A large portion of that money would go from the developer straight to the Transbay Joint Powers Authority, which will use it towards the construction of Transbay Terminal transit center. (Although the exact amount the tower's developers will have to pay the authority for the site was recently reduced from $235 million to $185 million.)
Precisely how that terminal will connect into the state's high speed rail system is still up in the air.
Following a shake-up of the High Speed Rail Authority's top brass last month, officials at the troubled project announced a plan to partner with regional rail system Caltrain to share tracks between San Francisco and San Jose.
The plan addressed a number of objections a lot people had with the project by significantly reducing high speed rail's projected cost, avoiding the new construction of rail lines though affluent Silicon Valley neighborhoods and pushing up the time-frame for when high speed trains will run up and down the densely populated urban corridor instead of only traveling between relatively low-population cities in the Central Valley.
"We think the blended approach makes sense on a number of fronts," High Speed Rail Director of Communications Lance Simmens told The Huffington Post. "The governor has been taking about making something that does its ultimate goal of uniting northern and southern California better, faster and cheaper."
The joint-use system would also be a win-win for Caltrain, which would finally be able to get funding for a $1.5 billion electrification of its system serving to increase the speed of its own trains. "Electrification has been in the pipeline for a very long time," Caltrain spokesperson Catherine Dunn told HuffPost. "Almost 100 years."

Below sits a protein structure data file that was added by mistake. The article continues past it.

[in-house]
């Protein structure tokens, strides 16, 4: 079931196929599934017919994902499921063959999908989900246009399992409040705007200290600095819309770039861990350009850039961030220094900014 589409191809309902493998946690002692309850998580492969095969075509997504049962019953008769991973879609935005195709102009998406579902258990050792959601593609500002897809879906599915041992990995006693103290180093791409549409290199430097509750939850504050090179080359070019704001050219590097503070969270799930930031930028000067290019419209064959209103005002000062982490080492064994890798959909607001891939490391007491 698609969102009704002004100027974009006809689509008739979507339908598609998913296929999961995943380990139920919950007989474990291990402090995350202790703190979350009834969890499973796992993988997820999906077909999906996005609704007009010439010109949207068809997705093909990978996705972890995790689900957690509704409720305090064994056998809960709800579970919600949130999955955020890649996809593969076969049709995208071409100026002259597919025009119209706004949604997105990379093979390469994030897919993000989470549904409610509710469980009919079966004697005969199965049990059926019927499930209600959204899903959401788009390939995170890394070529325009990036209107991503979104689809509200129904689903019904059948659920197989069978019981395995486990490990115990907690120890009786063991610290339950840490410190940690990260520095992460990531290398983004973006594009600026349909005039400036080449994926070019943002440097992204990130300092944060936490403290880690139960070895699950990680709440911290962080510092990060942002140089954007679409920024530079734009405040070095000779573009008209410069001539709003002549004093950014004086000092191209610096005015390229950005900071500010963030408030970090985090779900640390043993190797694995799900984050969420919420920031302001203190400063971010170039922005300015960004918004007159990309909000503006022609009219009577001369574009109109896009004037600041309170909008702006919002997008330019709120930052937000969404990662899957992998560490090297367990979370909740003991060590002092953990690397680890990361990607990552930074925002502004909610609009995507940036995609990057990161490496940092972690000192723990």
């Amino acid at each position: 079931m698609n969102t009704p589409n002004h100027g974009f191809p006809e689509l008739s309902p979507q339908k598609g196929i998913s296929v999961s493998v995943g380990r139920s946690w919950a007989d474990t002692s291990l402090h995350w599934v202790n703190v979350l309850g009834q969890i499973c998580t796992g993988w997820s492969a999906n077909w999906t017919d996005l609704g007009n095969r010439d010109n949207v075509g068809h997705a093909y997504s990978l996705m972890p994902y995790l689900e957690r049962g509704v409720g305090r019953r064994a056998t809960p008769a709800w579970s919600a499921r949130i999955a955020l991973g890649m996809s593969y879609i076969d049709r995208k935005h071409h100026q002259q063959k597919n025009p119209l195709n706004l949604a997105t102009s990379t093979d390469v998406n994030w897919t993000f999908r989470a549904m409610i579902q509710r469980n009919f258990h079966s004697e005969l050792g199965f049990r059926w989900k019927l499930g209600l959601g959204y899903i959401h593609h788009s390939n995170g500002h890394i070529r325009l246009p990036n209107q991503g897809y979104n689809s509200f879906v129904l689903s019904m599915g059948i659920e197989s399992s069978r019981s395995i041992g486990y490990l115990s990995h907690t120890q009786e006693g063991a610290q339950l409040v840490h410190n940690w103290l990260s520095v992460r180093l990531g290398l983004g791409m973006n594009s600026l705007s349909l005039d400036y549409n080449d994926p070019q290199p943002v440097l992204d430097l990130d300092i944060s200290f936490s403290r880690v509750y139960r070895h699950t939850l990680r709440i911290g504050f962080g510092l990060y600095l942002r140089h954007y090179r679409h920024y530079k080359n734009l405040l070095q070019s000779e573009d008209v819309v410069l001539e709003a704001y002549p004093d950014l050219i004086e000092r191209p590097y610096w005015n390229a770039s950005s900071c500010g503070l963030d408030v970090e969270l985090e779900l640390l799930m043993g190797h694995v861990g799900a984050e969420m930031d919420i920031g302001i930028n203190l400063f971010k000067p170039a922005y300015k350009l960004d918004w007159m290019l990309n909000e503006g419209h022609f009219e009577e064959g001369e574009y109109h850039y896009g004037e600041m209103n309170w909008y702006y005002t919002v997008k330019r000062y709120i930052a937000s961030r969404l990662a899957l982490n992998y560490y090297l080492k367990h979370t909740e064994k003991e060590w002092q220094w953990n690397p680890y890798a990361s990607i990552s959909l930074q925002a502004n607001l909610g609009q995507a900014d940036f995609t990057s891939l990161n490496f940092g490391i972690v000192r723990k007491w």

The problem with all this? The current plan differs considerably from what the high speed rail system was initially supposed to look like. It would probably no longer be a one-seat ride for most commuters; instead, the majority of bullet trains coming up from Southern California would stop at San Jose, and passengers would be forced to switch vehicles to make it all the way up to San Francisco. Even with full electrification, Caltrain can only handle six of its own vehicles and and two high speed trains every hour.
The other issue is that Caltrain's endpoint in San Francisco is a station near the intersection of 4th and King streets and not the Transbay Terminal.
While Caltrain officials have long hoped to have their system extended into the transit hub, written into the voter-approved bond measure that provided High Speed Rail's initial funding was a provision that the line terminate at the Transbay Terminal. Anything that doesn't make it all the way to the terminal has a chance of being ruled illegal. Whether the current plan passes muster is currently being evaluated by California Attorney General Kamala Harris.
If Harris rejects the joint-use system, then the High Speed Rail Authority will likely be forced to go back to its initial, and increasingly unpopular, original designs.
Check out this slideshow of pictures of the Tranbay Terminal and Tower: